In fact, it was during one such walk that Buster said to me: you need a Watson. I had Ceepak but knew this by-the-book ex-MP would be annoying as a first person narrator. Buster suggested, and I concurred, that I needed to create Ceepak’s opposite for my narrator and thus Danny Boyle, the young, smart-alecky part-time cop was created. I vividly recall jotting down the opening line of the book on a dog walk: “Some guys have a code they live by, some guys don’t.”
You saved your current dog, Fred, from Death Row. What did he do to get the death sentence?
Ran around loose in the Bronx. Somebody let Fred go and he was scooped by the New York Dog Catchers and taken to what is called a Kill Shelter. Fortunately, someone from the ASPCA saw Fred in that Shelter and realized he might be adoptable. So, he was placed in a no-kill shelter where Bill Berloni, the famed Broadway animal trainer, saw him and selected him to be one of the eight dogs in the musical CHITTY CHITTY BANG BANG. Fred did eight shows a week for many months and when CHITTY closed last January, went to live with Berloni up in Connecticut. With the 15 other dogs. Fred, it was determined, deserved a home of his own and so, thanks once again to my beloved Jen (she works with an animal rescue group) I found a new writing partner.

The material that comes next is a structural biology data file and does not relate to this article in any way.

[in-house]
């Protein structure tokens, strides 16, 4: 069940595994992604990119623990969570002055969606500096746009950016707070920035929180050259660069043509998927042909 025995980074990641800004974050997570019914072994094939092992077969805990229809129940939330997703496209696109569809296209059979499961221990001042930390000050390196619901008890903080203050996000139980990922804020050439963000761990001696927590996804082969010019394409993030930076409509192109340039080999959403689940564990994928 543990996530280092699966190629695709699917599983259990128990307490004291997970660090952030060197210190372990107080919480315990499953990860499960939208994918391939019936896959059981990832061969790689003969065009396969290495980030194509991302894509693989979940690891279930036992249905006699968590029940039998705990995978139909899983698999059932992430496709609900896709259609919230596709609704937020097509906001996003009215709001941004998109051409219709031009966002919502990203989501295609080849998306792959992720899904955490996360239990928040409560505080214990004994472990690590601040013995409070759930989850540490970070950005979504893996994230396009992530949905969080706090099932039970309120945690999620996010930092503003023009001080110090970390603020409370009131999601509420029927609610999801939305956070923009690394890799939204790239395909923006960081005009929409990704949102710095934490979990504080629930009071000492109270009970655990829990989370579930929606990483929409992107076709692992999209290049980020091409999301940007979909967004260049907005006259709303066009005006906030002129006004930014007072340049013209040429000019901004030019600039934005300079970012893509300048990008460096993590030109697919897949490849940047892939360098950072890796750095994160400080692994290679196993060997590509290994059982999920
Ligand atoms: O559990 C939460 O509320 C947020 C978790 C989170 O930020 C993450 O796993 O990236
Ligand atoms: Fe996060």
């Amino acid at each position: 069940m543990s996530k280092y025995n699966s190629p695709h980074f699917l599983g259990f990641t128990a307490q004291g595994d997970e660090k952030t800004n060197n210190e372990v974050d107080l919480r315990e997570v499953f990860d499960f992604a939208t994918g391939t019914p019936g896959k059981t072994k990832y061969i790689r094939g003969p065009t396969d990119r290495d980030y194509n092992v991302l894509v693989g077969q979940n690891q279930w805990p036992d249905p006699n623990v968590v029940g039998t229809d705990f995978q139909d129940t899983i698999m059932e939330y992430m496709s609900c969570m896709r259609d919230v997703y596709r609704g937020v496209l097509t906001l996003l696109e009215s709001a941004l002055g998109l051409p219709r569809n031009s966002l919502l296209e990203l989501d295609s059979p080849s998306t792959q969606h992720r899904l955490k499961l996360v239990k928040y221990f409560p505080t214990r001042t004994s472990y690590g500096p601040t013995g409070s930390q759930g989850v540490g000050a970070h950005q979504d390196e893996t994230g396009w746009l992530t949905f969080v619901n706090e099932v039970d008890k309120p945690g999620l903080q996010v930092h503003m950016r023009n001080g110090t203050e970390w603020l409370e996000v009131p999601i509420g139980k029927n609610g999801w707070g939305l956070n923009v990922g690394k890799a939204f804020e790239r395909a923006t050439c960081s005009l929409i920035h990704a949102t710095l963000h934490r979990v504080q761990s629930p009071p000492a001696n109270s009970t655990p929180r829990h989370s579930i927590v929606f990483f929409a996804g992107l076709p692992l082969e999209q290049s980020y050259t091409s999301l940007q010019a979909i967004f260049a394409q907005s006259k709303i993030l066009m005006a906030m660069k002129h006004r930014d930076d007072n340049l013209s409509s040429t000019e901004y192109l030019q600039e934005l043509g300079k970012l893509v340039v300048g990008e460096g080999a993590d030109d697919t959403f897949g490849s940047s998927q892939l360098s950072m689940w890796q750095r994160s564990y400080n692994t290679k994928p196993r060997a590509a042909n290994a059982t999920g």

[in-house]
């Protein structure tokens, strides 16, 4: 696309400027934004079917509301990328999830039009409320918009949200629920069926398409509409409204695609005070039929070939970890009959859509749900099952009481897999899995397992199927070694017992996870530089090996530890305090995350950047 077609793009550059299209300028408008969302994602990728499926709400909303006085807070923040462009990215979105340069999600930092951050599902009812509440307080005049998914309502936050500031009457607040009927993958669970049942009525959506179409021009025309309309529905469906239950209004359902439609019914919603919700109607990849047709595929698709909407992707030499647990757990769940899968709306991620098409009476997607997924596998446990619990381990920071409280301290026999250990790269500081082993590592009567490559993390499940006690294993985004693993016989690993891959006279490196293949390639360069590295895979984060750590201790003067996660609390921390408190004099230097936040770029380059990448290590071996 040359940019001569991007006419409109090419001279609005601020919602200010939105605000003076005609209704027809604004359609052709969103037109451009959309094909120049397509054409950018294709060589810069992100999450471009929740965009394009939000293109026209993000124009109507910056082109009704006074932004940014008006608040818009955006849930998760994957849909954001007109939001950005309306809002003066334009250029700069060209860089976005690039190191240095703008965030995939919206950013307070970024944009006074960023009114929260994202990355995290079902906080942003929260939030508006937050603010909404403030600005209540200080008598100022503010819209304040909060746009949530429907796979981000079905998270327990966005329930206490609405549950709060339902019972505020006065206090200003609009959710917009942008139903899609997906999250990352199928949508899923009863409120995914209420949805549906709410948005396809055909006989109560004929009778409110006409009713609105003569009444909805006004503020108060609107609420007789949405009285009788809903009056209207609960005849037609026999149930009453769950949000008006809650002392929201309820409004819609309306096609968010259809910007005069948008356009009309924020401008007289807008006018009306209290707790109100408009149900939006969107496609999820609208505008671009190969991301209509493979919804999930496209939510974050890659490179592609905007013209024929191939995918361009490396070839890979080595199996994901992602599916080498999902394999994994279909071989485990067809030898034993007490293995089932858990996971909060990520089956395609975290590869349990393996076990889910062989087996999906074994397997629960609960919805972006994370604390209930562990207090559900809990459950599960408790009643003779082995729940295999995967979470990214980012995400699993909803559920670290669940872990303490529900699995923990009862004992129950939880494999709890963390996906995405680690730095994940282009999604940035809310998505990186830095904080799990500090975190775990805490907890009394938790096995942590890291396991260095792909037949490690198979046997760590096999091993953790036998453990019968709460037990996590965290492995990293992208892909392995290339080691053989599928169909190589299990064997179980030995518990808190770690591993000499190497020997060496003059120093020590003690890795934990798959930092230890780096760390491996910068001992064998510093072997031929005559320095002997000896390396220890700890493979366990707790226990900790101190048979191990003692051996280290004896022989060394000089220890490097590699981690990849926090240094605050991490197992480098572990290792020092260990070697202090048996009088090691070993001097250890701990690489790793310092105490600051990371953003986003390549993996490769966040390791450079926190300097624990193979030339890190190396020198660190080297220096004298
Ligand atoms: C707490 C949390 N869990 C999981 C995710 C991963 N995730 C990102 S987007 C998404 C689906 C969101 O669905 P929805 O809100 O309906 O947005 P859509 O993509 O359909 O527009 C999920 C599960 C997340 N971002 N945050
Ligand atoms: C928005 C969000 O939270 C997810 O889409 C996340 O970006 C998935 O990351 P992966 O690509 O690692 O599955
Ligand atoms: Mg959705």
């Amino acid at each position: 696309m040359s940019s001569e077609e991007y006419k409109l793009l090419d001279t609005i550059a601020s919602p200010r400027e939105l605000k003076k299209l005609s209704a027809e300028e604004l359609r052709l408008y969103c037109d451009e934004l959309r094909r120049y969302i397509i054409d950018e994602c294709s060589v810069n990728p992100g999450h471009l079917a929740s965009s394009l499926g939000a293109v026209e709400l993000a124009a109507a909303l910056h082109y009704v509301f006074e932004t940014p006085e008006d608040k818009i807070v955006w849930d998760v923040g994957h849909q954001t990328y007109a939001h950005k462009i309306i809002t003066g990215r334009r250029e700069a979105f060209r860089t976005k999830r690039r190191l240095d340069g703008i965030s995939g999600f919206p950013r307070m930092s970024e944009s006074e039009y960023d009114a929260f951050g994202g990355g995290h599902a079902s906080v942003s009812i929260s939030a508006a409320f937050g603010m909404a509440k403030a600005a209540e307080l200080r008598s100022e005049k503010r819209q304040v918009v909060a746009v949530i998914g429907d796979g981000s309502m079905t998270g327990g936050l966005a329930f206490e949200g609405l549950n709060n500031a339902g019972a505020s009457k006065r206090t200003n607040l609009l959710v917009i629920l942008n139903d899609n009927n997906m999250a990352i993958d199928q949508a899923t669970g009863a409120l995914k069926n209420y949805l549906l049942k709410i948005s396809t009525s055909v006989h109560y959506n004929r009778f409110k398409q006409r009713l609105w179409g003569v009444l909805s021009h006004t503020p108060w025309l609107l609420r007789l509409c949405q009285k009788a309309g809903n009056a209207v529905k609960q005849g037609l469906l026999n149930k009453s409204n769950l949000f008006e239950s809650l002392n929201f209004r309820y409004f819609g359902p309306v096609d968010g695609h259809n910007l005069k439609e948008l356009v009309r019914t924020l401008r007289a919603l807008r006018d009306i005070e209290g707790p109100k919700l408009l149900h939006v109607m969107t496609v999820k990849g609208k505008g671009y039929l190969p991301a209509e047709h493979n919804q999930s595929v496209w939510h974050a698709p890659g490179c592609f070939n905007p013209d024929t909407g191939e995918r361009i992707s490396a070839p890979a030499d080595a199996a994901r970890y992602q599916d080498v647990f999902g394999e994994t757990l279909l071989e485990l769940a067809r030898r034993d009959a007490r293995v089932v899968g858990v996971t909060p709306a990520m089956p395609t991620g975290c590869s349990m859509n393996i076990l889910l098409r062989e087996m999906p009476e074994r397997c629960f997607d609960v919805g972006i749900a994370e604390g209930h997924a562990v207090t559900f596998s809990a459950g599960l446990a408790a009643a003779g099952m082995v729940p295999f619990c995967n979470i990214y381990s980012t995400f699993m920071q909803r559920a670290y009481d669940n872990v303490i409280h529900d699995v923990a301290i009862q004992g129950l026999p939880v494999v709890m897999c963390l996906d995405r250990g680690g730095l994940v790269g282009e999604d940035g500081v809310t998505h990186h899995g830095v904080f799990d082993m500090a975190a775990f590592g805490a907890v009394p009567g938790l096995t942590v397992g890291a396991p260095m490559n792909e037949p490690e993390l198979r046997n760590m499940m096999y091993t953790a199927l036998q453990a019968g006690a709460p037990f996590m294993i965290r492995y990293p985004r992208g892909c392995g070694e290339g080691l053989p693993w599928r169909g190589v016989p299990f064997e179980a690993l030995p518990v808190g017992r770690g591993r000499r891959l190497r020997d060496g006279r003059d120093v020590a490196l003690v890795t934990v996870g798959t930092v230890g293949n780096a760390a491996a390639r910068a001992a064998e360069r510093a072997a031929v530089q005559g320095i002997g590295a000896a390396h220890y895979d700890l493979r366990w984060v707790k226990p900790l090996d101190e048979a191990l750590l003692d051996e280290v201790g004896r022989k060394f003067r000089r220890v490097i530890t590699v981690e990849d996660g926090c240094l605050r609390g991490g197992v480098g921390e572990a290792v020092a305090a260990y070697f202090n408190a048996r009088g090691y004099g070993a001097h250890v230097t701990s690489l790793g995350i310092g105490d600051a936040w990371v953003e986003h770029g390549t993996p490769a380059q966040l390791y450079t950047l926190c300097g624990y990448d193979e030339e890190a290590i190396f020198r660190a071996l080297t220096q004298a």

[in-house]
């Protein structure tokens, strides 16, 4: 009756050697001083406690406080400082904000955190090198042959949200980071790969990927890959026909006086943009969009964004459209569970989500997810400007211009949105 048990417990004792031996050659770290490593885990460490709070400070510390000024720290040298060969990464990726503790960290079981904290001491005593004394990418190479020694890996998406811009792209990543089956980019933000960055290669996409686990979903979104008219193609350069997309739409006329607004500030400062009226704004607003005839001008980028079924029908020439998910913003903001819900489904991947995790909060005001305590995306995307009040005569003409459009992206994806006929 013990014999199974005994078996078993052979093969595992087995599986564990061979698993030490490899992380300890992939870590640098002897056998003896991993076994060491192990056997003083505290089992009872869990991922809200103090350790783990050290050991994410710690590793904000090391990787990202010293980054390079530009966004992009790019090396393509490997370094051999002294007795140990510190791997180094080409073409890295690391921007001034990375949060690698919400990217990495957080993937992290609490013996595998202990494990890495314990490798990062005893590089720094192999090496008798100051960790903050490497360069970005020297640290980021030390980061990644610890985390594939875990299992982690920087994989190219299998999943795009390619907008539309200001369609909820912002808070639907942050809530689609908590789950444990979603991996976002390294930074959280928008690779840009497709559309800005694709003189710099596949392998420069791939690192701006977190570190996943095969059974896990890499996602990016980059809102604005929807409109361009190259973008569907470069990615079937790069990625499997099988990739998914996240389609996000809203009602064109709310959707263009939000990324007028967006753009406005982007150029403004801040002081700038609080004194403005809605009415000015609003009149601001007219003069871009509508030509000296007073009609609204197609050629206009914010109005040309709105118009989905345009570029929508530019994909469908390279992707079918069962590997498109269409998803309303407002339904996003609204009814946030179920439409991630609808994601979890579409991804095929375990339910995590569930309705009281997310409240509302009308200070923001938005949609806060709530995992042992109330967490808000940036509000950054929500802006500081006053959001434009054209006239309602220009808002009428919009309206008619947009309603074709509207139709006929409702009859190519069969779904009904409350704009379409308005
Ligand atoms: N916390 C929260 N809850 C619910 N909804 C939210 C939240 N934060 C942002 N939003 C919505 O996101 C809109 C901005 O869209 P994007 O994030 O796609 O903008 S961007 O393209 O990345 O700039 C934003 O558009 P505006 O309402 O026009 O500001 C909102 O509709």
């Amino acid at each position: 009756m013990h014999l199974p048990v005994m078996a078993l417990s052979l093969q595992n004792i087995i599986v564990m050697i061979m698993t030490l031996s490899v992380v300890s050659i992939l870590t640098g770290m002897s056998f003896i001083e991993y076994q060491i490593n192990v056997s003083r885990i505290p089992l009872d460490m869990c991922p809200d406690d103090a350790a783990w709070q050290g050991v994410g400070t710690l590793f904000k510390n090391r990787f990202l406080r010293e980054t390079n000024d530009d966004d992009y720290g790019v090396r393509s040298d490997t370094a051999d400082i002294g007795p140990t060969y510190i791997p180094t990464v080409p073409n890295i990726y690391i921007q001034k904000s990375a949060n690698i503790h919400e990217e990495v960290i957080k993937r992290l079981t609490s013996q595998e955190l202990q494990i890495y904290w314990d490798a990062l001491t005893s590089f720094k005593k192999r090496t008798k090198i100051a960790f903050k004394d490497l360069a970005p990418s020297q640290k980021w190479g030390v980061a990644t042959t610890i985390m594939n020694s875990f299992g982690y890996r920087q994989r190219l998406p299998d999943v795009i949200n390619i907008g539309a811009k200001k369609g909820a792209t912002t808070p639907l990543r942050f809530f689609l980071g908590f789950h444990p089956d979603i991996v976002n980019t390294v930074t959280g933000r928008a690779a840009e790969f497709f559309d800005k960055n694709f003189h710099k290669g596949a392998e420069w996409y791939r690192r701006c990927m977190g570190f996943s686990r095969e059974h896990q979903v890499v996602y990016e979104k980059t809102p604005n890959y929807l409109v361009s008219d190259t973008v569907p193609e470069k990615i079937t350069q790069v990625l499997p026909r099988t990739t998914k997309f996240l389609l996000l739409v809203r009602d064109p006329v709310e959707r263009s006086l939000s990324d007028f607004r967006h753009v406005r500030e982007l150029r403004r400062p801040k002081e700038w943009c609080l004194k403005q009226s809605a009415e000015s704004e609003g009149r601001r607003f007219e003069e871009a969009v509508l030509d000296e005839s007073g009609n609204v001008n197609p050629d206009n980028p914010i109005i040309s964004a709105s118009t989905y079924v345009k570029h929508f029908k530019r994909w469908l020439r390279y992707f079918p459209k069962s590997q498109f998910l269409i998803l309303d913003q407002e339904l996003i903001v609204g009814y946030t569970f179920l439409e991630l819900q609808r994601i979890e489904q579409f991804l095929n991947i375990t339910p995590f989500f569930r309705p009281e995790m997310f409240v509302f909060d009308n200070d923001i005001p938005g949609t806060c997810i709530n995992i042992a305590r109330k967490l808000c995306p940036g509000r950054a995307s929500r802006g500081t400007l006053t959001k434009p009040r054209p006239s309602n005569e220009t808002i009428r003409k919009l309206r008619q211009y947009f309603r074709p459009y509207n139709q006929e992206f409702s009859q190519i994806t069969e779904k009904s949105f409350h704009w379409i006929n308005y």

How do you like living in Manhattan?
Love it! Our place is a block from Central Park. We can get anywhere by hopping on the subway. And, if you ever need a character or a snatch of dialogue for a book, a quick walk around the block or bus ride will give you one in full Technicolor 5-D and surround sound!
Are you working on any writing projects right now besides Whack a Mole?